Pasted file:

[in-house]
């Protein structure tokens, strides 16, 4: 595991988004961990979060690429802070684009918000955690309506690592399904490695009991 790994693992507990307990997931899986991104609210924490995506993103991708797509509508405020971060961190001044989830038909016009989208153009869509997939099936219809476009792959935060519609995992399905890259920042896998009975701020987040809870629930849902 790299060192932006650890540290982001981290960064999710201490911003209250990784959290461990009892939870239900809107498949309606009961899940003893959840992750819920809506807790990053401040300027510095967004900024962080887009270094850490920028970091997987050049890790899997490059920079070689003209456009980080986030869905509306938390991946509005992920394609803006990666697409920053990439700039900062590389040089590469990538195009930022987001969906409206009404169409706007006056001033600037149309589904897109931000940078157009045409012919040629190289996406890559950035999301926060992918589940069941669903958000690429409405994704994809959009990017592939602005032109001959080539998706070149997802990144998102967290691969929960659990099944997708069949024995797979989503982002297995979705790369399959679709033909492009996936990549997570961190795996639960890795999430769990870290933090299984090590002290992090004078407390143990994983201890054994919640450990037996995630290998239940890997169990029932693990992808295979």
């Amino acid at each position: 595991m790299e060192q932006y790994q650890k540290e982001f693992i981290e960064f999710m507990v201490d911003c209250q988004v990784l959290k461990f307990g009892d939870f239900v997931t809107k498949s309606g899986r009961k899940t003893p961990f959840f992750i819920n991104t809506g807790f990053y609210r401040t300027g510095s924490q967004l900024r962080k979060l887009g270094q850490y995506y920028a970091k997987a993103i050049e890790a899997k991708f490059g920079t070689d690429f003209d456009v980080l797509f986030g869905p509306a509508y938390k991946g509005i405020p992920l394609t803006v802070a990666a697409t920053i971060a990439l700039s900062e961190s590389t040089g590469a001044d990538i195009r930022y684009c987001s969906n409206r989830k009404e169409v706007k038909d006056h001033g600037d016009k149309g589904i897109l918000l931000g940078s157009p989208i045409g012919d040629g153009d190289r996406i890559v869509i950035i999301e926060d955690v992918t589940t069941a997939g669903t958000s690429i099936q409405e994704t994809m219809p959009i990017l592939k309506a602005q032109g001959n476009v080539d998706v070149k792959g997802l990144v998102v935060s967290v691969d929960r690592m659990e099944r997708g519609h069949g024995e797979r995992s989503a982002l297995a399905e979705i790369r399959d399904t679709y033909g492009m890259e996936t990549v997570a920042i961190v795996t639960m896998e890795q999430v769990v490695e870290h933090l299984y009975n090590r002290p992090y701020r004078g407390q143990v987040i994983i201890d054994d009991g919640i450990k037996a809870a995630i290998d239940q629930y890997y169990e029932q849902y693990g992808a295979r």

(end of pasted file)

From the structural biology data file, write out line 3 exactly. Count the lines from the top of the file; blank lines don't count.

């Amino acid at each position: 595991m790299e060192q932006y790994q650890k540290e982001f693992i981290e960064f999710m507990v201490d911003c209250q988004v990784l959290k461990f307990g009892d939870f239900v997931t809107k498949s309606g899986r009961k899940t003893p961990f959840f992750i819920n991104t809506g807790f990053y609210r401040t300027g510095s924490q967004l900024r962080k979060l887009g270094q850490y995506y920028a970091k997987a993103i050049e890790a899997k991708f490059g920079t070689d690429f003209d456009v980080l797509f986030g869905p509306a509508y938390k991946g509005i405020p992920l394609t803006v802070a990666a697409t920053i971060a990439l700039s900062e961190s590389t040089g590469a001044d990538i195009r930022y684009c987001s969906n409206r989830k009404e169409v706007k038909d006056h001033g600037d016009k149309g589904i897109l918000l931000g940078s157009p989208i045409g012919d040629g153009d190289r996406i890559v869509i950035i999301e926060d955690v992918t589940t069941a997939g669903t958000s690429i099936q409405e994704t994809m219809p959009i990017l592939k309506a602005q032109g001959n476009v080539d998706v070149k792959g997802l990144v998102v935060s967290v691969d929960r690592m659990e099944r997708g519609h069949g024995e797979r995992s989503a982002l297995a399905e979705i790369r399959d399904t679709y033909g492009m890259e996936t990549v997570a920042i961190v795996t639960m896998e890795q999430v769990v490695e870290h933090l299984y009975n090590r002290p992090y701020r004078g407390q143990v987040i994983i201890d054994d009991g919640i450990k037996a809870a995630i290998d239940q629930y890997y169990e029932q849902y693990g992808a295979r």